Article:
But let’s dig a little deeper. Even beneath the shift in my relationships and the work that I’m doing is even deeper heart work. Life work. Body work. The thing is, I’m doing some mind work. I’ve been running at full steam for nearly a decade, and in a grasp towards more consciousness and deliberate creation, I’ve slowed down the project roll and I’m consciously practicing choices that make space in my life for essential philosophies and practices I want to devote more time to. I’m continuing to practice saying no to opportunities that don’t quite fit right; no to clients that aren’t a fabulous fit; and no to things that make me tired, cranky, and uncomfortable–like sitting still all day.
And as this moves forward, I’m creating space–ample space–for projects I’ve long put on the back burner.
My critics–largely internal–tell me this is silly, self indulgent, a waste of time. They sit on my shoulders and grumble, moaning about the work I’d better be doing, about the nonsensical things my brain tries to write, cackling in the backdrop. Occasionally I meet a real critic–someone who voices what I’ve been spinning up in my head–and the conversation usually ends with a decent explanation of why I’m doing what I’m doing, surprising even myself.
It can be easy.
It can be now.
My new apartment has a blank wall on it, in a room we’ve devoted to art and creation and the expansive, contemplative work my partner and I are devoted too, and even though we’re not moving in for another week or so, I’ve already scribbled across multiple sheets of paper with ideas, brainstorms, and plans. I’m pinning them up in the invisible wall in my mind. The marked shift is not one of dreaming that I put movement and writing first in my life, but a life in which I actually do it, and continue to align my life according to my values and principles.
Mind work, body work, spirit work.
We are more than the work we create and the products we produce. We are more than the money we earn and the statuses we post. We are humans, to the core, with moving, living, breathing bodies. We are connected, in communities and networks and relationships, and all of the pieces and parts need to be nurtured and allowed; cultivated and fed.
The next few months–nay, longer, please–are about mind work; about spirit work; about body work. We create a career and chase financial gains for consumer-based tendencies; in an effort to challenge these assumptions, the next few months of my life are deliberately about experimentation. I want to push myself (or yield, or soften) into experiments with mind and body. With doing more movement, and less computer work. With changing routines to learn what suits me best. With spirituality first and mental work first. With practices that develop the mind, body and soul. I’ve opened up space in this new life, this new day, for more writing and more movement. More teaching and more learning. More being.
This means its messy, it’s different. There are a lot of late nights (or early nights) with tears. I’m not good at this; I’m not good at being composed and balanced at all times. I don’t expect myself to be, either. I get really stressed out and I want to throw things against walls and I make hyperactive sets of lists and then I feel like a complete failure when I’ve only done one or two things on my list. I put the list down. I listen to waves of anxiety roll across my body, and I practice trying to observe it—not critique it. I spend months in places that don’t feel right and only when it really really doesn’t feel good to I finally leave; and I learn that next time, I’ll listen to my intuition a little more closely. I shift, I dance, I fall.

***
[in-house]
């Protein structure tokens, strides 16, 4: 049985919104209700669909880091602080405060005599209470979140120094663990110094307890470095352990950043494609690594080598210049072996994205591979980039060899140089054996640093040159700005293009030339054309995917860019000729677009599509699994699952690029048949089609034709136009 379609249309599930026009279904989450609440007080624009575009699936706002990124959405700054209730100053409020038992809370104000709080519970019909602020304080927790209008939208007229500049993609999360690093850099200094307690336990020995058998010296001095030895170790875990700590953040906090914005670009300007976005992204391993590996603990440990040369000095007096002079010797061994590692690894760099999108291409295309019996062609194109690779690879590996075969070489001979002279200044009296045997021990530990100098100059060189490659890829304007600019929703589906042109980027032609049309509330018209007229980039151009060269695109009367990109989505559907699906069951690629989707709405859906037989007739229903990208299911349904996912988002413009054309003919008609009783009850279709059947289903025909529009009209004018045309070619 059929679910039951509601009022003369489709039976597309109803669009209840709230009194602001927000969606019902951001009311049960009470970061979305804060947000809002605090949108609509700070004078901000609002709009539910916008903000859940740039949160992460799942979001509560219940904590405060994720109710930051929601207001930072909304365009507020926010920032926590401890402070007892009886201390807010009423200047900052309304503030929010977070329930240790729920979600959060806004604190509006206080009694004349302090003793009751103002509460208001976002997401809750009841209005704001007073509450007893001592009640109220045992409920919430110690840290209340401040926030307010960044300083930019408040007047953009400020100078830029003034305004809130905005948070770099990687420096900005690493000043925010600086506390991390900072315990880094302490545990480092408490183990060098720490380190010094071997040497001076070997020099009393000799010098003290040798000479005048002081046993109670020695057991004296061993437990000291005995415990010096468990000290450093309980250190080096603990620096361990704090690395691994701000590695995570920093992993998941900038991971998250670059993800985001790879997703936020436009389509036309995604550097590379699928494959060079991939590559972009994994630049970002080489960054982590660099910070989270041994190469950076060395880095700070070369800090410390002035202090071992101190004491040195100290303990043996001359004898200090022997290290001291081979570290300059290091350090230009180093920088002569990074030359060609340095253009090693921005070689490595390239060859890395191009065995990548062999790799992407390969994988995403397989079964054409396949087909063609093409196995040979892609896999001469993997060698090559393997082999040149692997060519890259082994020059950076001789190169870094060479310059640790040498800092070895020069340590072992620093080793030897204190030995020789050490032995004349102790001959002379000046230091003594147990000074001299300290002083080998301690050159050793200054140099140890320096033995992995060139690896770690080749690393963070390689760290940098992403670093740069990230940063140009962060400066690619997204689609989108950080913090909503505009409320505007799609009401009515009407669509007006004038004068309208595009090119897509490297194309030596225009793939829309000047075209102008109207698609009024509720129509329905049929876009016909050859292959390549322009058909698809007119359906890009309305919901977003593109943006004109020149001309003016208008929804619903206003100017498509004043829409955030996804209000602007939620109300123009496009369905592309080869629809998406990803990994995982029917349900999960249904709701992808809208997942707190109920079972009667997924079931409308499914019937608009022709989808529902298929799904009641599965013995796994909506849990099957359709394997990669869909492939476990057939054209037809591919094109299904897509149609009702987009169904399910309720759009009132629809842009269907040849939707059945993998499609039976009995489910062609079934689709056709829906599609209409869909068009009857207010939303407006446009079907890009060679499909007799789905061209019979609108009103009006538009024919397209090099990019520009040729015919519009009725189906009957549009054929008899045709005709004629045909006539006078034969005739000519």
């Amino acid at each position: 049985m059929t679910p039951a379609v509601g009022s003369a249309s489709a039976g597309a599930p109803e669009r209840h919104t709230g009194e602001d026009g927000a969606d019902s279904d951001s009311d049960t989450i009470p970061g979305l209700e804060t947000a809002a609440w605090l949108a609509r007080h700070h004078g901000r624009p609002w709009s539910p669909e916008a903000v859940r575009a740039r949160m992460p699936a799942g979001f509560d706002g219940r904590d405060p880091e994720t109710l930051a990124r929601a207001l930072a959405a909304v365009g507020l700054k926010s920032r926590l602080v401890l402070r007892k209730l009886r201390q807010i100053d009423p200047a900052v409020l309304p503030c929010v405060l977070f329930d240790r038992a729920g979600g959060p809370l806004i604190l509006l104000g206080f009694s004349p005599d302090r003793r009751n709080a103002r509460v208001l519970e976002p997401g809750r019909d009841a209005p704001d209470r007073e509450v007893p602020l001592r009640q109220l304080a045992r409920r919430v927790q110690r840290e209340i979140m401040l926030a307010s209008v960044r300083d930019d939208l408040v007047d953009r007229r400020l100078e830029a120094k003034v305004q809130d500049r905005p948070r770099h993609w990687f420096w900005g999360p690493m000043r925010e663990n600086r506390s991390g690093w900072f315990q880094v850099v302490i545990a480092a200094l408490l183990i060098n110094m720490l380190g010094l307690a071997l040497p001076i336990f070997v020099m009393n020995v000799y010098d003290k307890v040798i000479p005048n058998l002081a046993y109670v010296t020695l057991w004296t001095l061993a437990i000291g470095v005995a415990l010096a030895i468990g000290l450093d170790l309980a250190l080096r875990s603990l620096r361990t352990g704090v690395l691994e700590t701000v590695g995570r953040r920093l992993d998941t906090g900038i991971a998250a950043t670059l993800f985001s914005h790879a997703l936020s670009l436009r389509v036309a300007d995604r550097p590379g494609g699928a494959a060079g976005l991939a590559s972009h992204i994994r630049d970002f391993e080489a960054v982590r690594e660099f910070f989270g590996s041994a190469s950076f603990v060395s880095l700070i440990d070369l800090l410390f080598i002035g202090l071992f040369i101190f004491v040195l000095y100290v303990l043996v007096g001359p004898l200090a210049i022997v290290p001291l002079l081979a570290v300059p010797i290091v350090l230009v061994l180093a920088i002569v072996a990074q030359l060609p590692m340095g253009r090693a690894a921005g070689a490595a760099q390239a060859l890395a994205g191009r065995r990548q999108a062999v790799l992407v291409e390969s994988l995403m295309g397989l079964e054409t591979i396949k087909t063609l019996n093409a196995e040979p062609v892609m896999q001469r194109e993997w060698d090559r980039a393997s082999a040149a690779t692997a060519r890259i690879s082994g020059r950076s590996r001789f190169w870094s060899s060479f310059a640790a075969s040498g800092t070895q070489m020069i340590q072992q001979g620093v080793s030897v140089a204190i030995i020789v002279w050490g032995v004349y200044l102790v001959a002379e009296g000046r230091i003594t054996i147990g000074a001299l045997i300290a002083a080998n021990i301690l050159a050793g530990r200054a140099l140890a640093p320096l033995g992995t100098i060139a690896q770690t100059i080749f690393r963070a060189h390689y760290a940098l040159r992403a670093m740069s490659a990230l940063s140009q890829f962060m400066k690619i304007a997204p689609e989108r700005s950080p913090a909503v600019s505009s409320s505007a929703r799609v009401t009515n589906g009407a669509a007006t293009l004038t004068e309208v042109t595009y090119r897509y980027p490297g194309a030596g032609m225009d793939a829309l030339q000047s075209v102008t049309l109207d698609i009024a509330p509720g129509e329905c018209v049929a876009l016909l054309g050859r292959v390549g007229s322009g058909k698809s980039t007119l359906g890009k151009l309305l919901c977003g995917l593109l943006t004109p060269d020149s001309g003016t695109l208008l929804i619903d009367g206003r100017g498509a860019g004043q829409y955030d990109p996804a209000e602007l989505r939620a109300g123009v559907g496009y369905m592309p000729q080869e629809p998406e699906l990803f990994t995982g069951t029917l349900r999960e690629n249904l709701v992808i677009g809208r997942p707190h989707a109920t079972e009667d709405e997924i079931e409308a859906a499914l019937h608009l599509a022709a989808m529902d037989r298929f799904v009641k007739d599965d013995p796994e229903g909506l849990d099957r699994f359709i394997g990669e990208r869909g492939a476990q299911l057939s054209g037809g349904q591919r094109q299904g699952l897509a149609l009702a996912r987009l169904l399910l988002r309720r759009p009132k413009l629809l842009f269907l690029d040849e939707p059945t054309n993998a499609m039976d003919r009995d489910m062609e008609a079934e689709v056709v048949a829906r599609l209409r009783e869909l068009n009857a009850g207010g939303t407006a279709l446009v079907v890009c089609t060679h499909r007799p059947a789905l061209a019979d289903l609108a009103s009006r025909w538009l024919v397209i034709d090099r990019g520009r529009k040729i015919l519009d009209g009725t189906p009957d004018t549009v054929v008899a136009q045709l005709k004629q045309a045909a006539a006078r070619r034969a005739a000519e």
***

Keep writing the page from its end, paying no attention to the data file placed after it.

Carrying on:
Finding calm in the midst of chaos is not easy. Today is a day just like any other, and there is no arrival. Pema Chödrön’s “When Things Fall Apart,” has been a close reminder that the idea of chasing a completeness or an arrival–that feeling of having arrived is a false premise. We are not arriving, we are always arriving. We are always moving. Life is more often a state of chaos than calm; the fleeting satisfaction of completion erodes, too, as time passes and we seek more challenges, learning, opportunities.
The entire process—this ongoing, transitory adventure, this journey—provides fodder for stories and writing and ongoing exploration and journey. The more I grow and learn, the less I feel as though I have any answers at all. I document to track my brain’s inner workings, to train my mind, to place markers in the ground, to discover myself. I write because it’s such a gift to my soul and a beautiful way to connect with others. I teach writing because I hope to share the journey and discovery with like-minded individuals; I learn as much from the talented people I work with as I hope to share.
Thank you for joining me on this journey, and for listening. I’ve created beautiful friendships from this blog and I am grateful to be able to share with each of you.
To living life, to mind work, to creating space.
Tell me what you’ve been working on: I’d love to hear about it in the comments. How has your life shifted and changed over the past year? What’s become clear to you, and what are you working to prioritize? How do you deal with change and transition?